Definition

Percentage of adults 18 years of age and older who responded "Yes" on the [http://dhss.alaska.gov/dph/Chronic/Pages/brfss/default.aspx Behavioral Risk Factor Surveillance System (BRFSS)] to the question: "Did you live with anyone who was depressed, mentally ill, or suicidal?"

Numerator

Weighted number of adults (18+) who responded "Yes" on the BRFSS to the question: "Did you live with anyone who was depressed, mentally ill, or suicidal?"

Denominator

Weighted number of adults (18+) who responded to the household mental illness question on the BRFSS, excluding those with missing or "Refused" responses. Those who responded "Don't know/Not sure" are defined as a negative response.

How Are We Doing?

In 2013-2015 combined, 21.4% of Alaska adults reported having experienced living with a household member who was depressed, mentally ill, or suicidal. There were significant differences in the reporting of experiencing mental illness in the household between males (17.7%) and females (25.4%). The percentage of Alaska adults reporting exposure to mental illness in the household while growing up was lower in the older age groupings. Asians (6.8%) and Native Hawaiian and other Pacific Islanders (8.3%) were significantly less likely to report exposure than were Alaskans of other races. Individuals who were married (17.7%) or widowed (10.0%) reported less exposure than those who were divorced/separated (22.1%), never married (27.9%), or were living with a partner (35.4%). Those unable to work reported exposure at 34.2%, significantly higher than those who were employed (21.0%) or not in the work force (18.9%). No significant differences were seen based upon income or poverty levels. Alaska Native adults living in road-connected areas of the state reported equal or higher percentages of exposure to household mental illness while growing up as those residing in rural settings. Rates of mental illness in household members during childhood from the BRFSS are initially presented for all Alaskans and Alaska Native people for the combined 3-year period from 2013-2015. Subsequent analyses were conducted for demographic subpopulations (i.e., sex, age, race/ethnicity, ethnicity, marital status, education, employment status, income, and poverty status). Crosstabulations were also conducted for 3-year averages by body mass index, current smoking, sexual orientation, and disability. Significant differences were evident in contrasts by current smoking, sexual orientation, and disability. Rates of mental illness in household members during childhood by regions of Alaska are presented for all Alaskans and Alaska Native people for the 3-year average of surveys conducted between 2013-2015: 1) 7 Alaska Public Health Regions, 2) 5 Metropolitan and Micropolitan Statistics Areas and rural remainder, 3) 10 behavioral health assessment regions based upon aggregations of 20,000 population, 4) 29 boroughs and census areas, and 5) 12 tribal health organization regions.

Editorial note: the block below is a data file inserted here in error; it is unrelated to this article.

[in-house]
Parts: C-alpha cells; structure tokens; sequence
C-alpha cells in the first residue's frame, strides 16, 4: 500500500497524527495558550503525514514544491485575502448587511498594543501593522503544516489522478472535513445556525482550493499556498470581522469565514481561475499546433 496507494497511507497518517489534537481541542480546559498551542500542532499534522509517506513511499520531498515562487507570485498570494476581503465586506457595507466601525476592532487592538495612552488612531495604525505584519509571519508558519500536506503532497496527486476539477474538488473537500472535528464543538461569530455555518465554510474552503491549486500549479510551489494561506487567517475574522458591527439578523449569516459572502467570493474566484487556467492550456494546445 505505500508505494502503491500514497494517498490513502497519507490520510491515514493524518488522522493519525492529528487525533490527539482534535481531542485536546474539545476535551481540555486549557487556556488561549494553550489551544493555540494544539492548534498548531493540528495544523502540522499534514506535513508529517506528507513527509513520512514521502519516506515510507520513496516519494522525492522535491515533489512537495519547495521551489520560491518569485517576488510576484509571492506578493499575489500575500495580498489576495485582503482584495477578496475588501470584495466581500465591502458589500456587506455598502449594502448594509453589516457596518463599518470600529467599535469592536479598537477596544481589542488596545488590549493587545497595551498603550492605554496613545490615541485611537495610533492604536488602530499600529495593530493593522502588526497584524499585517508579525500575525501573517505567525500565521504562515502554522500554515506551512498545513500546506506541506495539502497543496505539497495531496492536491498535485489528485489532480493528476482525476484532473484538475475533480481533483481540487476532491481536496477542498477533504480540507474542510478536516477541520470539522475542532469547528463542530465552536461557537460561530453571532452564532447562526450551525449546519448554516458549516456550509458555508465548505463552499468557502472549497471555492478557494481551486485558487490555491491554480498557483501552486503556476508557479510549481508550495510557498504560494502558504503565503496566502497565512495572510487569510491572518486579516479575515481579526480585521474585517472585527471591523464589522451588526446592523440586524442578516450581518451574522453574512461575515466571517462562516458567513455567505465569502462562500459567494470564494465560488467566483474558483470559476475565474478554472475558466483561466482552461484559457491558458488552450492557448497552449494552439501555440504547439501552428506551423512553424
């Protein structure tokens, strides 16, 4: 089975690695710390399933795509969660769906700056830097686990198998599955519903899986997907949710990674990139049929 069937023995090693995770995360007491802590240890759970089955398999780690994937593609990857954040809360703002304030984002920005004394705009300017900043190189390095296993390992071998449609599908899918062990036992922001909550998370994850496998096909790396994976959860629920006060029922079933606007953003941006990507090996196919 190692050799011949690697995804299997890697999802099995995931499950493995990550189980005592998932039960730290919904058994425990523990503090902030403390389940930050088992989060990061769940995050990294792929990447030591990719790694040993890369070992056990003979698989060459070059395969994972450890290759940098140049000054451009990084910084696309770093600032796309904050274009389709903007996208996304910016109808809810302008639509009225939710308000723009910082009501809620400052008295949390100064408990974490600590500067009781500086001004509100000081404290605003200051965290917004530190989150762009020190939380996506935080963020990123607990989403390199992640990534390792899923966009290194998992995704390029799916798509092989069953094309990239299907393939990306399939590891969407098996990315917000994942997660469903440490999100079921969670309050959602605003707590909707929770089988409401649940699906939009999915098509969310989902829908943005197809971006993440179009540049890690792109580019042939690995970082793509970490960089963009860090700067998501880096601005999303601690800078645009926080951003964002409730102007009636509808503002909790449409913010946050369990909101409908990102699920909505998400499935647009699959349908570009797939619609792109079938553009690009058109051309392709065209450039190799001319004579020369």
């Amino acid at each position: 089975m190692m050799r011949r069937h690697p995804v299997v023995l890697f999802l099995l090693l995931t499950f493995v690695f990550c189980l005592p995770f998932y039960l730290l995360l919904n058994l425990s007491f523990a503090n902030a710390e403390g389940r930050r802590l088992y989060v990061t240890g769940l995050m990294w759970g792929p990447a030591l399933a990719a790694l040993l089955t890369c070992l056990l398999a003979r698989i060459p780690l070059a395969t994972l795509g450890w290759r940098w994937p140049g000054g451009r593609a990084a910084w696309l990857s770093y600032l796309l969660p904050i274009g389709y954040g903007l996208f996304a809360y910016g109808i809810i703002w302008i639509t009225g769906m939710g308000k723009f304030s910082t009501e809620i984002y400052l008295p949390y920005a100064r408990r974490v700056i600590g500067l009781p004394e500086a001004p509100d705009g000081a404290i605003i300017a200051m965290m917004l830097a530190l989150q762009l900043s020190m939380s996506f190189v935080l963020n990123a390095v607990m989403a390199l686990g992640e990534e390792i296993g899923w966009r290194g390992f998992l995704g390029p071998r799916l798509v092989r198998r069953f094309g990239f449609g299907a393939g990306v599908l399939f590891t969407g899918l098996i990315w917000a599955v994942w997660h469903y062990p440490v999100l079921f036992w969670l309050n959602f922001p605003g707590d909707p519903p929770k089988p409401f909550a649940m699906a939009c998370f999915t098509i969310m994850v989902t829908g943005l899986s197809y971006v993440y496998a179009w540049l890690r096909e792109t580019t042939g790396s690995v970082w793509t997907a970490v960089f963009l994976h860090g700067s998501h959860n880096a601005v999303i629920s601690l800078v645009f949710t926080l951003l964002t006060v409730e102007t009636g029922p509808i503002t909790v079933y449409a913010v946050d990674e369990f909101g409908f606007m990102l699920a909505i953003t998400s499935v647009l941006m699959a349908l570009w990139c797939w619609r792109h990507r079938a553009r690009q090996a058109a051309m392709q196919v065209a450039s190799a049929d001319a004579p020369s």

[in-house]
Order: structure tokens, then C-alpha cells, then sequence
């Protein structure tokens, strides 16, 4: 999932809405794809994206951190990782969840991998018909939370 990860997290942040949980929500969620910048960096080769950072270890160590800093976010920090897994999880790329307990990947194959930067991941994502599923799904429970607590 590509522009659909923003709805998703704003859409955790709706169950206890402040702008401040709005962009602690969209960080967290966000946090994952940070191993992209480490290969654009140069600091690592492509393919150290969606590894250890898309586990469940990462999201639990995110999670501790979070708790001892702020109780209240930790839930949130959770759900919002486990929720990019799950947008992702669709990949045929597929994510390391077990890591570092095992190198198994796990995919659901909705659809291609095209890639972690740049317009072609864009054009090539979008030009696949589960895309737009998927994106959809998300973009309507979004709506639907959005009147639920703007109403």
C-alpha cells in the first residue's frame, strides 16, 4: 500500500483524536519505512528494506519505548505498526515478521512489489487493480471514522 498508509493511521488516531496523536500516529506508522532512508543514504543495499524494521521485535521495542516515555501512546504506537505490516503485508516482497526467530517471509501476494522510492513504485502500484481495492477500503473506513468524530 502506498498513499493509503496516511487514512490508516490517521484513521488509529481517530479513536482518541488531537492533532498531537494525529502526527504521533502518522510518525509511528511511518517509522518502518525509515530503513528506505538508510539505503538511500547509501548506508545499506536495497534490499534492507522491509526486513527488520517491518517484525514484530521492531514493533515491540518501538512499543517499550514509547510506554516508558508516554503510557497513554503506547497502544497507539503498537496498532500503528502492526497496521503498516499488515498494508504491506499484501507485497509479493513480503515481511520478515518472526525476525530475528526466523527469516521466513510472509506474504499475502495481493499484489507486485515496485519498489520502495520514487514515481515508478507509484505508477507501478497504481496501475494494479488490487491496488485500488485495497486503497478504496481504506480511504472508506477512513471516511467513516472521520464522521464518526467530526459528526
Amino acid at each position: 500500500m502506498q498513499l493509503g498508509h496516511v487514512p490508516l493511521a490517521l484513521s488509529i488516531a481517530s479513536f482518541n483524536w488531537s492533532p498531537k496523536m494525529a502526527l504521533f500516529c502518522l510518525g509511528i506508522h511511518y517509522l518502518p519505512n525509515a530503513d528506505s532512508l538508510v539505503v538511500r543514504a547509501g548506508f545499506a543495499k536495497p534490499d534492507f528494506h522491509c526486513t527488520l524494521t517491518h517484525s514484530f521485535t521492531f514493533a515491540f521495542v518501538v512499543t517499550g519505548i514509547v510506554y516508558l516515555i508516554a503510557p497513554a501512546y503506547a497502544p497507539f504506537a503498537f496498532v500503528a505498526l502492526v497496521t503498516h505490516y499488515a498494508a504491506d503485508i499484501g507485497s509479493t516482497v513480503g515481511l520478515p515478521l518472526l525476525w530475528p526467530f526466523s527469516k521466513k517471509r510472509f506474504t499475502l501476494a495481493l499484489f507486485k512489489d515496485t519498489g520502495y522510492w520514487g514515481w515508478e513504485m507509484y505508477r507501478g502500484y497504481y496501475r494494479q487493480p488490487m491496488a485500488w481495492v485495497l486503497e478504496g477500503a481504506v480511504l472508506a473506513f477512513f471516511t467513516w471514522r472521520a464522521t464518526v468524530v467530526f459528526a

How Do We Compare With the U.S.?

There are no national statistics on ACEs available. However in 2009, the CDC released a study comparing ACEs data from five states (Arkansas, Louisiana, Tennessee, New Mexico, Washington) that used the BRFSS ACEs module. When compared to the five states, Alaska reported the second highest rate of adults who had experienced living with someone with a mental illness.^1^ Compared to data from adults from the 10 states (i.e., Hawaii, Maine, Nebraska, Nevada, Ohio, Pennsylvania, Utah, Vermont, Washington, and Wisconsin) that implemented the ACEs module in 2010, the rate of Alaskan adults reporting experiencing household mental illness was lower.^6^[[br]] [[br]] ---- {{class .SmallerFont 1. U.S. Centers for Disease Control and Prevention (CDC). Adverse Childhood Experiences (ACE) Study. [http://www.cdc.gov/violenceprevention/acestudy/index.html]. Updated April 1, 2016. Accessed April 26, 2016. 6. U.S. Centers for Disease Control and Prevention (CDC). Adverse childhood experiences reported by adults - five states, 2009. MMWR 2010;59(49):1609-13. }}

What Is Being Done?

The [http://hss.state.ak.us/ha2020/ Healthy Alaskans 2020] initiative lists "Reduce the number of Alaskans experiencing poor mental health" and "Increase the proportion of Alaska youth with family and/or social support" as leading health priorities for Alaska. The initiative compiles evidence-based health improvement strategies, actions and key partners to help support achievement of improving these priorities and reaching target health goals.^7^ Alaska also has many groups working on preventing childhood trauma and easing the effects of damage already done. Here are a few examples (as of early 2015):^8^ The Division of Behavioral Health has promoted trauma-informed care for several years. Efforts include development of "Trauma 101" and "Trauma 201" curriculum for behavioral health providers, used around the state. [http://tundrapeace.org/programs/taav/ Teens Acting Against Violence (TAAV)] is a violence-prevention and youth empowerment program at the [http://tundrapeace.org/ Tundra Women's Coalition] for teenagers living in Bethel. Participation is voluntary and open for any interested teens age 12-18.^9^[[br]] [[br]] ---- {{class .SmallerFont 7. Alaska Department of Health and Social Services. Healthy Alaskans 2020. [http://hss.state.ak.us/ha2020/]. Accessed April 26, 2016. 8. Alaska Department of Health and Social Services. Alaska Mental Health Board and the Advisory Board on Alcoholism and Drug Abuse. Adverse childhood experiences - overcoming ACEs in Alaska. [http://dhss.alaska.gov/abada/ace-ak/Documents/ACEsReportAlaska.pdf]. Published January 2015. Accessed April 26, 2016. 9. Teens Acting Against Violence. Tundra Women's Coalition - Crisis Line - 1-800-478-7799 or 907-543-3456 website. [http://tundrapeace.org/programs/taav/]. Accessed April 26, 2016. }}